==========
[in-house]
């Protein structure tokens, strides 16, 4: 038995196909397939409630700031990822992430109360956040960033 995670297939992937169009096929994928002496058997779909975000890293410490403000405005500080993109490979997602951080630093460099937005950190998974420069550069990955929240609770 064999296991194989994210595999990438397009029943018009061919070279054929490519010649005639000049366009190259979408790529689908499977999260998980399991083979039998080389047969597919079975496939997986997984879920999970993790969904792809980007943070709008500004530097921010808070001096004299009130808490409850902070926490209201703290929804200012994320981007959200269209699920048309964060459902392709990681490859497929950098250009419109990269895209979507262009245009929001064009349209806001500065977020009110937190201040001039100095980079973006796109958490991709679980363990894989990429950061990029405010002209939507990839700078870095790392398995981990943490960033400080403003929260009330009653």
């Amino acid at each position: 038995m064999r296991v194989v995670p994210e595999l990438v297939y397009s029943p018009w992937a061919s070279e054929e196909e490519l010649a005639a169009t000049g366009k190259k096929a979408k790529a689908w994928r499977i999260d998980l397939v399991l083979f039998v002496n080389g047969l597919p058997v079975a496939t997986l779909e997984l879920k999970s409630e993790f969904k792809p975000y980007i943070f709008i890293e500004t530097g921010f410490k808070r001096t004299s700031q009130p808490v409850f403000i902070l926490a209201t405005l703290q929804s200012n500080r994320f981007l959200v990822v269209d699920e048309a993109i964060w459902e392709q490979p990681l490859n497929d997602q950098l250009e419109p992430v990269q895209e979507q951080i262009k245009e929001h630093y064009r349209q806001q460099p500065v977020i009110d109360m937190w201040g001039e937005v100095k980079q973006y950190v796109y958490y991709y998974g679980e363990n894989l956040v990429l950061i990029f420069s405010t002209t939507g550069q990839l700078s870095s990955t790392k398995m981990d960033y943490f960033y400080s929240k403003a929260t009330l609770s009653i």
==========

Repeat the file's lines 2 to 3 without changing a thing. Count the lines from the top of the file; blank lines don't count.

């Protein structure tokens, strides 16, 4: 038995196909397939409630700031990822992430109360956040960033 995670297939992937169009096929994928002496058997779909975000890293410490403000405005500080993109490979997602951080630093460099937005950190998974420069550069990955929240609770 064999296991194989994210595999990438397009029943018009061919070279054929490519010649005639000049366009190259979408790529689908499977999260998980399991083979039998080389047969597919079975496939997986997984879920999970993790969904792809980007943070709008500004530097921010808070001096004299009130808490409850902070926490209201703290929804200012994320981007959200269209699920048309964060459902392709990681490859497929950098250009419109990269895209979507262009245009929001064009349209806001500065977020009110937190201040001039100095980079973006796109958490991709679980363990894989990429950061990029405010002209939507990839700078870095790392398995981990943490960033400080403003929260009330009653």
């Amino acid at each position: 038995m064999r296991v194989v995670p994210e595999l990438v297939y397009s029943p018009w992937a061919s070279e054929e196909e490519l010649a005639a169009t000049g366009k190259k096929a979408k790529a689908w994928r499977i999260d998980l397939v399991l083979f039998v002496n080389g047969l597919p058997v079975a496939t997986l779909e997984l879920k999970s409630e993790f969904k792809p975000y980007i943070f709008i890293e500004t530097g921010f410490k808070r001096t004299s700031q009130p808490v409850f403000i902070l926490a209201t405005l703290q929804s200012n500080r994320f981007l959200v990822v269209d699920e048309a993109i964060w459902e392709q490979p990681l490859n497929d997602q950098l250009e419109p992430v990269q895209e979507q951080i262009k245009e929001h630093y064009r349209q806001q460099p500065v977020i009110d109360m937190w201040g001039e937005v100095k980079q973006y950190v796109y958490y991709y998974g679980e363990n894989l956040v990429l950061i990029f420069s405010t002209t939507g550069q990839l700078s870095s990955t790392k398995m981990d960033y943490f960033y400080s929240k403003a929260t009330l609770s009653i």